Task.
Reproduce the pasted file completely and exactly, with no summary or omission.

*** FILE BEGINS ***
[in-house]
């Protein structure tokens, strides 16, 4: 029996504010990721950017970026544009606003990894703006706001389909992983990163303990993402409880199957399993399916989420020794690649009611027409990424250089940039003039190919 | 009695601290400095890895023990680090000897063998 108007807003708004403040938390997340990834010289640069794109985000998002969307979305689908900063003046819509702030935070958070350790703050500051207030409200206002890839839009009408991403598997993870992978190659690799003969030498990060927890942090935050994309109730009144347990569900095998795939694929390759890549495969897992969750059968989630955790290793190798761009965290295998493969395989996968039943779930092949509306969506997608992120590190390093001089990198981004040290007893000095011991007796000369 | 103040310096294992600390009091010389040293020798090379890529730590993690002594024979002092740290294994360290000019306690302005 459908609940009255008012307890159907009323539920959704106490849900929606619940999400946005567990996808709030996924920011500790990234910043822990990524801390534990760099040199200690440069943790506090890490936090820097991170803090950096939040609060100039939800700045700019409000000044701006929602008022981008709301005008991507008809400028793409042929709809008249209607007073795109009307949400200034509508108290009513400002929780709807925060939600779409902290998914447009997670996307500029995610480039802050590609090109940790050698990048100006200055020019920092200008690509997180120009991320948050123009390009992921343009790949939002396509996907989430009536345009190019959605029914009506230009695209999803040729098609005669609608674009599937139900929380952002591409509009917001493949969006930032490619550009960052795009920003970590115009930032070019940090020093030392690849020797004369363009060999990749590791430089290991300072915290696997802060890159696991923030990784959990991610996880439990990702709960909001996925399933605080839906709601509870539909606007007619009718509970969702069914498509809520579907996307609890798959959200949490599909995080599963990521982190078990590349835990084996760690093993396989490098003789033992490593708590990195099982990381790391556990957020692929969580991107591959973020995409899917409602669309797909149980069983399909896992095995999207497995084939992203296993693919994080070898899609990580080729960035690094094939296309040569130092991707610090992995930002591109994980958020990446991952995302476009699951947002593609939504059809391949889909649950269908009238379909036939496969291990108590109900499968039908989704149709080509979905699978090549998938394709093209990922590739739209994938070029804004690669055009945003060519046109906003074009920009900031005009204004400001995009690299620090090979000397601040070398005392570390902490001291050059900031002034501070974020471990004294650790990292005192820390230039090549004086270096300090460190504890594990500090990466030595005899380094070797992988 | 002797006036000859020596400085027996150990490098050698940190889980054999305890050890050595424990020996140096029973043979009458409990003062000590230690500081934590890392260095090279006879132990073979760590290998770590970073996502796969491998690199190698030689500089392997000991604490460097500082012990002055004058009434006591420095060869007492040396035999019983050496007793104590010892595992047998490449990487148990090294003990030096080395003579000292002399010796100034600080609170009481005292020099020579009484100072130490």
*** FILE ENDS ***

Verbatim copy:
[in-house]
């Protein structure tokens, strides 16, 4: 029996504010990721950017970026544009606003990894703006706001389909992983990163303990993402409880199957399993399916989420020794690649009611027409990424250089940039003039190919 | 009695601290400095890895023990680090000897063998 108007807003708004403040938390997340990834010289640069794109985000998002969307979305689908900063003046819509702030935070958070350790703050500051207030409200206002890839839009009408991403598997993870992978190659690799003969030498990060927890942090935050994309109730009144347990569900095998795939694929390759890549495969897992969750059968989630955790290793190798761009965290295998493969395989996968039943779930092949509306969506997608992120590190390093001089990198981004040290007893000095011991007796000369 | 103040310096294992600390009091010389040293020798090379890529730590993690002594024979002092740290294994360290000019306690302005 459908609940009255008012307890159907009323539920959704106490849900929606619940999400946005567990996808709030996924920011500790990234910043822990990524801390534990760099040199200690440069943790506090890490936090820097991170803090950096939040609060100039939800700045700019409000000044701006929602008022981008709301005008991507008809400028793409042929709809008249209607007073795109009307949400200034509508108290009513400002929780709807925060939600779409902290998914447009997670996307500029995610480039802050590609090109940790050698990048100006200055020019920092200008690509997180120009991320948050123009390009992921343009790949939002396509996907989430009536345009190019959605029914009506230009695209999803040729098609005669609608674009599937139900929380952002591409509009917001493949969006930032490619550009960052795009920003970590115009930032070019940090020093030392690849020797004369363009060999990749590791430089290991300072915290696997802060890159696991923030990784959990991610996880439990990702709960909001996925399933605080839906709601509870539909606007007619009718509970969702069914498509809520579907996307609890798959959200949490599909995080599963990521982190078990590349835990084996760690093993396989490098003789033992490593708590990195099982990381790391556990957020692929969580991107591959973020995409899917409602669309797909149980069983399909896992095995999207497995084939992203296993693919994080070898899609990580080729960035690094094939296309040569130092991707610090992995930002591109994980958020990446991952995302476009699951947002593609939504059809391949889909649950269908009238379909036939496969291990108590109900499968039908989704149709080509979905699978090549998938394709093209990922590739739209994938070029804004690669055009945003060519046109906003074009920009900031005009204004400001995009690299620090090979000397601040070398005392570390902490001291050059900031002034501070974020471990004294650790990292005192820390230039090549004086270096300090460190504890594990500090990466030595005899380094070797992988 | 002797006036000859020596400085027996150990490098050698940190889980054999305890050890050595424990020996140096029973043979009458409990003062000590230690500081934590890392260095090279006879132990073979760590290998770590970073996502796969491998690199190698030689500089392997000991604490460097500082012990002055004058009434006591420095060869007492040396035999019983050496007793104590010892595992047998490449990487148990090294003990030096080395003579000292002399010796100034600080609170009481005292020099020579009484100072130490």